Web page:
Valtteri Bottas is far from happy this weekend heading into the Azerbaijan Grand Prix, with the Mercedes driver set to start from lowly tenth place in tomorrow's race
That's his worst grid position since Abu Dhabi in 2019 when a power unit change dropped him to the back row. It comes after a tough time in Baku for the team, with neither Bottas nor Lewis Hamilton finishing in the top ten at the end of Friday's practice sessions.
But while Hamilton moved to a lower downforce rear wing which enabled him to bounce back to third in final practice and then grasp a front row position in a hectic red flagged-filled qualifying, the Finn has continued to flounder.
"Something is still not right. I’m so far off the pace and I have no clue why. I have no explanation," he told the media after the end of the session.
"My pace has been suffering all weekend and I feel like ultimately, something is wrong because I'm on the limit but so far off the pace," he said. “I’m losing every corner. If I push harder, I’m in the wall, so that’s the limit.
"It’s strange. Coming here, I thought we would be fighting at the front. Lewis is at the front, in the fight, and I should be as well. I have no explanation. I think something is wrong."
Bottas wasn't helped by a session that saw numerous incidents and four red flag stoppages, the last of which curtailed Q3 just when drivers were on their final push laps.
“It was pretty messy as expected with the red flags, yellow flags everything,” he acknowledged. “From my side, the last run I missed like many others."
"Valtteri has had a tough weekend from the word go,' conceded Mercedes trackside engineering director Andrew Shovlin. "We need to pick through his car to try and understand where the issue is.
"He's just not got the grip that Lewis has had, regardless of where we have put the setup."
Bottas did play a crucial role in qualifying by giving Hamilton a 'tow' down the long Baku straight which helped him to second place.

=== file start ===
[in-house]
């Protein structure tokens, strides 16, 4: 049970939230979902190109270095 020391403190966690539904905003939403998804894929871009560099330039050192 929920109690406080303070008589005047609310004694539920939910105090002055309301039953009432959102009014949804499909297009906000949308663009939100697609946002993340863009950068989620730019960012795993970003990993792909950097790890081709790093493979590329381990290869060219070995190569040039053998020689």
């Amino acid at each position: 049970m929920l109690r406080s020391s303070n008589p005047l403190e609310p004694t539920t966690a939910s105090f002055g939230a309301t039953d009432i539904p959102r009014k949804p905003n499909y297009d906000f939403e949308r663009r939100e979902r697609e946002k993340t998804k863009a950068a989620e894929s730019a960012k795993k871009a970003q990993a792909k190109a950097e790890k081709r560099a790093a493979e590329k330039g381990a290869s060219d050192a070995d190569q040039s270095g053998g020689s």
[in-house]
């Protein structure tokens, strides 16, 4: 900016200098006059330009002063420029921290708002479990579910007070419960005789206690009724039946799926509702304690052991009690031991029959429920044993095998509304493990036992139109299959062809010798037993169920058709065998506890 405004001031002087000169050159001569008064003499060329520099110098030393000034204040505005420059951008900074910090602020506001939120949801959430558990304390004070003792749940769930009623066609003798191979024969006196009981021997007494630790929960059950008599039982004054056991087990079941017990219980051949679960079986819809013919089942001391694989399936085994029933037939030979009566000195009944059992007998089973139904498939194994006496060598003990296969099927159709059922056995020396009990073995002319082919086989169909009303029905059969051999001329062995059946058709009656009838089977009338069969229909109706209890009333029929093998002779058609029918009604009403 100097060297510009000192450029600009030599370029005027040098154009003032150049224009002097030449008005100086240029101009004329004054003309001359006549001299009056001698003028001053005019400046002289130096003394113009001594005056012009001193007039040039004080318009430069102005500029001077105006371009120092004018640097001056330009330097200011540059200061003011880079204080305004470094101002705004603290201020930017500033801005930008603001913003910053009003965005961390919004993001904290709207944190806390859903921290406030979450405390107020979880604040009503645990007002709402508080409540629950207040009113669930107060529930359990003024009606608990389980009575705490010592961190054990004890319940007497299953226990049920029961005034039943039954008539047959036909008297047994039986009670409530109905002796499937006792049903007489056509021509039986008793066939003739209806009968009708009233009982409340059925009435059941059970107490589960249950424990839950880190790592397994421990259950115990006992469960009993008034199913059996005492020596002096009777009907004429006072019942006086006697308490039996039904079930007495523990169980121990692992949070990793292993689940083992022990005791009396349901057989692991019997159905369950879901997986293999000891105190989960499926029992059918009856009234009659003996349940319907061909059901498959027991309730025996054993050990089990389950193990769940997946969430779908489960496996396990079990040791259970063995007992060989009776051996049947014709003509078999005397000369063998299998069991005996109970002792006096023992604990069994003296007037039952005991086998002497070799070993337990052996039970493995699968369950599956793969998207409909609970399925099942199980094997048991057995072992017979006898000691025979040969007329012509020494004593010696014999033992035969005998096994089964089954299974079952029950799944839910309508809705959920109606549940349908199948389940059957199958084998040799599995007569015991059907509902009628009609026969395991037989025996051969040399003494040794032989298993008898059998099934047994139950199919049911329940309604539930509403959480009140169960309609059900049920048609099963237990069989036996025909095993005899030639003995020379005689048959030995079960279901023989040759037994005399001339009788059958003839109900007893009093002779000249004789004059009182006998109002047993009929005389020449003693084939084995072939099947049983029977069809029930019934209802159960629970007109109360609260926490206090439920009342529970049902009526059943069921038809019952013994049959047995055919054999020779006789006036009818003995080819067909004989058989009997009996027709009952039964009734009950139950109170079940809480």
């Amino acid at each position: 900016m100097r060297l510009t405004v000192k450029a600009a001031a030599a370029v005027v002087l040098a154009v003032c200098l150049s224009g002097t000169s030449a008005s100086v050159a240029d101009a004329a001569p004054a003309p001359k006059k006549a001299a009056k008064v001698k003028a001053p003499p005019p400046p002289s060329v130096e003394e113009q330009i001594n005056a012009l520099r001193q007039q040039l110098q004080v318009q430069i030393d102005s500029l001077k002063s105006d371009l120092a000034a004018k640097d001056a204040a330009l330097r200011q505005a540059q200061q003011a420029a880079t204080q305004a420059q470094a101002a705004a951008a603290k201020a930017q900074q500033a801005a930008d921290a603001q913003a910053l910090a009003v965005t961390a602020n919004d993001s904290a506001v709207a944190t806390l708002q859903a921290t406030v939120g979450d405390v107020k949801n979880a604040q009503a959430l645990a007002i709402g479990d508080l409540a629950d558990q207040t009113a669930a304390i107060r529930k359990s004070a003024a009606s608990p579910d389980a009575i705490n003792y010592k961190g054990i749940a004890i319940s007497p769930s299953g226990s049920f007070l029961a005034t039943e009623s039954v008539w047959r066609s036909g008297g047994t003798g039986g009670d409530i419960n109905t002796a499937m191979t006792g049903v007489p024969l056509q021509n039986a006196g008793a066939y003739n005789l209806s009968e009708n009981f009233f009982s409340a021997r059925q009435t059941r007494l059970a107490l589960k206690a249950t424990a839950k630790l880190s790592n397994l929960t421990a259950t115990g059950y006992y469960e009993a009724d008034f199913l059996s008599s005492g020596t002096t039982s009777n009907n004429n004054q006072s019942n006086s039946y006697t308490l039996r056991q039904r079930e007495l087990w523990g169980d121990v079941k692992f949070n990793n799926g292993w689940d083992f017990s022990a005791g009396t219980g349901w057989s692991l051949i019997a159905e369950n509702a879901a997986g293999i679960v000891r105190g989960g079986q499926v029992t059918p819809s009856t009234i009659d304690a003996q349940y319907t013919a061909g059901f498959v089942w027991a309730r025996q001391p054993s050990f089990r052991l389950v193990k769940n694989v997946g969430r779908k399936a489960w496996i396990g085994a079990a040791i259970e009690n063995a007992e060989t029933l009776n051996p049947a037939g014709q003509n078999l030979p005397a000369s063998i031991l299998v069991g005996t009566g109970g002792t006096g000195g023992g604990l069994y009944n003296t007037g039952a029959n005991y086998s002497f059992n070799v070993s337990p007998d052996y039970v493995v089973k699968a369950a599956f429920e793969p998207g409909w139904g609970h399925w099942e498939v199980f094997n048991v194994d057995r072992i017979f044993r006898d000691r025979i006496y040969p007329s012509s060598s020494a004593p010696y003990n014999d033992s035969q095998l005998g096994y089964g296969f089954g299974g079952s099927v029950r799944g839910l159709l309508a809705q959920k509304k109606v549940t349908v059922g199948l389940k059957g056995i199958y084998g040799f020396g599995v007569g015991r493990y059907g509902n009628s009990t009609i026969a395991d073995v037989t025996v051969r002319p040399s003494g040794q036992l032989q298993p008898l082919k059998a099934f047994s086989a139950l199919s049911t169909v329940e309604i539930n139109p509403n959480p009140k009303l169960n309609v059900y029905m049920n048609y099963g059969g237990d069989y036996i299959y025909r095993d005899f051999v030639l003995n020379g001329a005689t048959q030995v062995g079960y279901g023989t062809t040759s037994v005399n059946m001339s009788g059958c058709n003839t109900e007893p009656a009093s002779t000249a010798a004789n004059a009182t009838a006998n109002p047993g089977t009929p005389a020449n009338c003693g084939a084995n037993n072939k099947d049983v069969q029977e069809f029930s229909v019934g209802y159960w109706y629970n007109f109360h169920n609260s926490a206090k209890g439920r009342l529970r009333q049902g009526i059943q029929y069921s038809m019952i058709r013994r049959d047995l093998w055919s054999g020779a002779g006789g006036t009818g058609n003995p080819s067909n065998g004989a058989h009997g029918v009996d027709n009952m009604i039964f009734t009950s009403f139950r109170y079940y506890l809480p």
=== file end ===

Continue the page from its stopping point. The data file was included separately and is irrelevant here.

When it came to his turn, there was no one available to lend a similar helping hand even before the red flags came out, but Bottas denied conspiracy theories that the team had sacrificed his race prospects in order to help Hamilton.
"We alternate and this weekend was Lewis' choice to decide who goes first out the garage," he explained. "So obviously in the first run on Q3 he had my tow.
"In the second run I tried to get tow from Charles [Leclerc] but there was the red flag which stopped my flying lap."
"We have a rule at the beginning of the season," Mercedes principal Toto Wolff told Sky Sports F1. "Any driver can decide whether he wants to go first or second. This weekend this was Lewis' call and he decided to go second. Nothing surprising."
And Wolff made it clear that the decision not to follow Hamilton onto a lower downforce configuration overnight had been down to the driver, not the team.
"We debated it and we have a lower downforce configuration and the higher one," he said. "Valtteri opted for the higher downforce configuration and Lewis for the lower. But there's not a lot in it."
For now, Bottas is trying to remain upbeat ahead of the race. “I will try to understand everything I can and tomorrow. With this race anything can happen,” he insisted. “There will be opportunities.
"Tomorrow will be a challenge but I know anything can happen in this race - I've been here before one lap down and finished back at the front," he added. "So you never know, and for sure we'll keep trying."